General Assembly combats sexual assault and violence

HouseGOPIssues, Op-Ed, Public Safety

Richmond Times-Dispatch
April 3, 2016
By: Delegate Jimmie Massie

April is national Sexual Assault Awareness Month. As the calendar turns to spring and the flowers bloom, it is important for Virginians to know about the bipartisan efforts underway on their behalf, by their elected leaders, to combat sexual assault and violence in the two places it is most prevalent: at home and on college campuses.

Elected leaders of both parties in the commonwealth recognize that sexual assault is a real and serious problem. In many respects, Virginia has led the nation in combating sexual assault. Over the years, the General Assembly has worked with Republican and Democratic governors to combat intimate partner violence and sexual violence against children. In the years ahead, we will no doubt continue to be vigilant in our efforts.

The statistics are alarming. Nearly one in two women and one in five men have been victims of sexual assault at some point in their lives. Over 18 percent of women have been raped at some point in their lives.

Most of the time, sexual assault occurs within a household as a form of domestic violence. Over 70 percent of rapes are perpetrated by someone the victim knows. Virginia’s Family Violence and Sexual Assault hotline fields more than 70,000 calls for help each year. Sexual assault is also perpetrated on college campuses. Almost 40 percent of female rape victims are first raped during their college-age years.

Safe families, neighborhoods, communities and college campuses are very important to the health of our commonwealth. Thanks to bipartisan work in Richmond, Virginia is leading the nation when it comes to combating sexual assault and violence, both at home and on college campuses. Tougher penalties to deter repeat offenders and increased funding for prevention, treatment, counseling and support services represent the latest steps in our ongoing efforts.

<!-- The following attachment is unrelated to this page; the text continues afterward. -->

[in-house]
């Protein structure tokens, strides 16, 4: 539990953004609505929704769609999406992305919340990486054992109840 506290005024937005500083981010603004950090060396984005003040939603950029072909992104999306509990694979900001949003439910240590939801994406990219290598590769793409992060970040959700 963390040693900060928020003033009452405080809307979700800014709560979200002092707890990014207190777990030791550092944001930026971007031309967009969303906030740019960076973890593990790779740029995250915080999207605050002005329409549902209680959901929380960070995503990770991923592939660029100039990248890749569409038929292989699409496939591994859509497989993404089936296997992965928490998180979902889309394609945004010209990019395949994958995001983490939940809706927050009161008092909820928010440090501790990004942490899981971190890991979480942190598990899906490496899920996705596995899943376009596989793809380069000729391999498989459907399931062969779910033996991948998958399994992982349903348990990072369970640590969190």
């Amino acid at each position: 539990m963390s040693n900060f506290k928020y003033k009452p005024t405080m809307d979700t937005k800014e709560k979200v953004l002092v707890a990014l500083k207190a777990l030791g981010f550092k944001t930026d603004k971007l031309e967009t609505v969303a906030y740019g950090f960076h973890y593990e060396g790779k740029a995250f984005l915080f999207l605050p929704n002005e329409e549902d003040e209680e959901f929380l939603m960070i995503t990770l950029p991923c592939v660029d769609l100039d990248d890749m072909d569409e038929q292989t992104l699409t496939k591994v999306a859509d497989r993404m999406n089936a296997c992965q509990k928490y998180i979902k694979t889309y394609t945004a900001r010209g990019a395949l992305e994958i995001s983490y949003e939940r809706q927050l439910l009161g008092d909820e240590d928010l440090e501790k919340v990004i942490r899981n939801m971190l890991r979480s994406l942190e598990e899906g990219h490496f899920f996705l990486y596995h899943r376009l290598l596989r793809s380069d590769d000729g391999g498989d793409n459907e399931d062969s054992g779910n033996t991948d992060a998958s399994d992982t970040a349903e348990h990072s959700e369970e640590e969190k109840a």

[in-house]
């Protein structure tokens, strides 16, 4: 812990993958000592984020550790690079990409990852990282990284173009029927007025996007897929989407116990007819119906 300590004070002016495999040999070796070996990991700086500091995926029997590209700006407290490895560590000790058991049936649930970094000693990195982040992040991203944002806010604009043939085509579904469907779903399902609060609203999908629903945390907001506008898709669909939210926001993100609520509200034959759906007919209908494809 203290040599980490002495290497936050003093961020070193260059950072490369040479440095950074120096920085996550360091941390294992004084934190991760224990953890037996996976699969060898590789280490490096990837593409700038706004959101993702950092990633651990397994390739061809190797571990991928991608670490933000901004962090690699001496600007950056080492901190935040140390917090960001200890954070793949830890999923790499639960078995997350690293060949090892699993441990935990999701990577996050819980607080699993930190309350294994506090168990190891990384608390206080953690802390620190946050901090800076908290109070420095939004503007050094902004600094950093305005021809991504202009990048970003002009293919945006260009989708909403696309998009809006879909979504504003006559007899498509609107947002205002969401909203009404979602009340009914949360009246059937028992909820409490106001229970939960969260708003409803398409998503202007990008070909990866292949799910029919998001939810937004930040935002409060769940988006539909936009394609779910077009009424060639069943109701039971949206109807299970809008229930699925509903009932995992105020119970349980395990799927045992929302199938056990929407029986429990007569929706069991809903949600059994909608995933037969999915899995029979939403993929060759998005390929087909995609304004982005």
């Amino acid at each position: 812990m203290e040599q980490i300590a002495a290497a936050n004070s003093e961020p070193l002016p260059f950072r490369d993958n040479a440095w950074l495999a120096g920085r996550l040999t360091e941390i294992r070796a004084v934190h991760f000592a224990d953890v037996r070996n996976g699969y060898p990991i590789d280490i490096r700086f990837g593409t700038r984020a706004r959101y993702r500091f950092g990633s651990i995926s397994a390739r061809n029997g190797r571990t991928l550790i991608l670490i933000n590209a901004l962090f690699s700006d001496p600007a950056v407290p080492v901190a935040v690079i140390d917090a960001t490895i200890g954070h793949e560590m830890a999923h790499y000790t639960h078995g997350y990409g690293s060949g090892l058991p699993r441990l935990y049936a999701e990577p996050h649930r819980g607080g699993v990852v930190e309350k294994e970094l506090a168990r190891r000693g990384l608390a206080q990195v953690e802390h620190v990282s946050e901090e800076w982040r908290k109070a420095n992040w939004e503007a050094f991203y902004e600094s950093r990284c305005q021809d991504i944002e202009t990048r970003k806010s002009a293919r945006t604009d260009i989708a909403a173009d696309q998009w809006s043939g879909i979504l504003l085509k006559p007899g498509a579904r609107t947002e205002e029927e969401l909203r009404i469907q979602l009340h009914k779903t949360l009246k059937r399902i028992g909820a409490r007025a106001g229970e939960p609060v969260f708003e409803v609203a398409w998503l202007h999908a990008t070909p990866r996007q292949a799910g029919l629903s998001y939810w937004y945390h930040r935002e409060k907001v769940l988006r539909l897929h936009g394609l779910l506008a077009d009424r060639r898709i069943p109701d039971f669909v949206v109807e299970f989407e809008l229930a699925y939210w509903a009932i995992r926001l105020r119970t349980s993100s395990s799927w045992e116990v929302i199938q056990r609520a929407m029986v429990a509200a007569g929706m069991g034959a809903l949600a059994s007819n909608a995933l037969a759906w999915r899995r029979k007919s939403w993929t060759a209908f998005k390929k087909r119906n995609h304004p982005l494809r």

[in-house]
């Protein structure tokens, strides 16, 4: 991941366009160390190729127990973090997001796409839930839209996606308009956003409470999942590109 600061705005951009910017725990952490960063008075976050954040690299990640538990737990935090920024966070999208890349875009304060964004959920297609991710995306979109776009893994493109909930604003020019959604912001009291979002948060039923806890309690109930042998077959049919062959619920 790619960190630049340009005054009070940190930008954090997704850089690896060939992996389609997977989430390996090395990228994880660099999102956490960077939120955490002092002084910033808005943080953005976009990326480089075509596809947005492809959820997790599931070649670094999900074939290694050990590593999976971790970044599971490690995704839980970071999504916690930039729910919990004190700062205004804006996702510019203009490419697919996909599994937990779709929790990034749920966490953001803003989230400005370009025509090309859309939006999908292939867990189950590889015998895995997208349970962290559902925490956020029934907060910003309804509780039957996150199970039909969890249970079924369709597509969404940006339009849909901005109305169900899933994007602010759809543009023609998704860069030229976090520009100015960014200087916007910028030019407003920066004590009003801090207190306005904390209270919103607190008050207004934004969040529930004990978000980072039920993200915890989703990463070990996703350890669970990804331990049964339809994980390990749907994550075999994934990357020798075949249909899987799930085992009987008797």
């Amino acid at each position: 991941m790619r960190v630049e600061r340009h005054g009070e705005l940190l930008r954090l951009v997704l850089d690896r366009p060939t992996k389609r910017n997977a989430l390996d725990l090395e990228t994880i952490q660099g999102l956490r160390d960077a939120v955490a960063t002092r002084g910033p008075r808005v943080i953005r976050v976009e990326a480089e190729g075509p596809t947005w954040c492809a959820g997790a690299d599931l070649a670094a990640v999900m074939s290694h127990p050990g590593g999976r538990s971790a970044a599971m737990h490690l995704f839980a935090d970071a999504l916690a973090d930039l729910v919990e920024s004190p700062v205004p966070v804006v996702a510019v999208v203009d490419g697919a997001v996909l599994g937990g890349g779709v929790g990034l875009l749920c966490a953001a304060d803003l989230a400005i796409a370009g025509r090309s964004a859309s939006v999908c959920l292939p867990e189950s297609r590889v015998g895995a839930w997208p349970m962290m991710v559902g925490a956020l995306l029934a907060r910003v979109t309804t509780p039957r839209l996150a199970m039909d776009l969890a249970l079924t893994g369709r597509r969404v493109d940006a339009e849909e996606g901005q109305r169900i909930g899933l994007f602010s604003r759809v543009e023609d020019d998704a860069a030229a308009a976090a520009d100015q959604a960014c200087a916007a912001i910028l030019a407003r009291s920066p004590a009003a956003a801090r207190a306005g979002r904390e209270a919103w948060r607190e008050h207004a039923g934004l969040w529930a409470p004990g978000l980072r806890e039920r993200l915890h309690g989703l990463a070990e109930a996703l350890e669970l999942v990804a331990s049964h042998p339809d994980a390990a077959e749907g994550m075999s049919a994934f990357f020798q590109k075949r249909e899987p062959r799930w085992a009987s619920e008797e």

Over the past 10 years, the General Assembly has passed more than 40 pieces of legislation aimed at combating sexual assault and violence. This year, the House of Delegates focused on cracking down on repeat, chronic and habitual offenders. We passed legislation to toughen penalties for repeat misdemeanor offenses and made it a felony to violate a protective order while possessing a firearm.

The two-year budget the Assembly passed in March includes $2 million in grants and funding that will support 16 new full-time employees at Virginia’s 60 agencies that deal with sexual and domestic violence. This will allow these agencies to provide more and much-needed emergency shelter and housing, crisis medical services, trauma counseling and legal support to women in need.

Sexual assault and violence on college campuses is a nationally recognized problem. The federal Department of Education has investigated or is investigating more than 140 colleges and universities for their responses to incidents of sexual assault on campus.

In 2015, the General Assembly passed historic, first-in-the-nation legislation that will go a long way toward making Virginia’s college campuses safer. Both the legislation we passed and the process by which we passed it have become models for states across the country. Working in a bipartisan fashion with Governor McAuliffe and his Task Force on Combating Campus Sexual Violence, Attorney General Herring, college and university presidents and advocacy stakeholders, Republicans in the General Assembly sponsored — and passed — three major pieces of landmark legislation during the 2015 session.

The first bill, which I sponsored, requires campus police officers to notify commonwealth’s attorneys within 48 hours of beginning an investigation into a felony criminal sexual assault. The second bill, sponsored by Del. Rob Bell, requires universities to commit to maintaining services for victims, assisting victims in finding these services and finally defining how university employees must deal with information they receive about sexual assaults. The third bill, sponsored by Sen. Tommy Norment, requires universities to notate the transcripts of individuals who commit sexual assault.

The General Assembly passed, with bipartisan support, four pieces of legislation in 2016 as a continuation of our 2015 effort. I was proud to introduce House Bills 1015 and 1016, both of which will ensure better coordination among law enforcement, college officials and campus Sexual Assault Response Teams. These two bills, as well as legislation carried by Democrats Eileen Filler-Corn and Jennifer McClellan, were all endorsed by McAuliffe and Herring’s Combating Campus Sexual Violence Task Force. And all these bills passed the legislature with overwhelming bipartisan support.

Moving forward, we must continue to be vigilant. Sexual assault and violence, both at home and on college campuses, must be minimized if not eradicated. The bipartisan work being done by your elected leaders in the legislature is a strong step in the right direction.

Jimmie Massie represents the 72nd District — which includes part of western Henrico County — in the Virginia House of Delegates. He can be reached at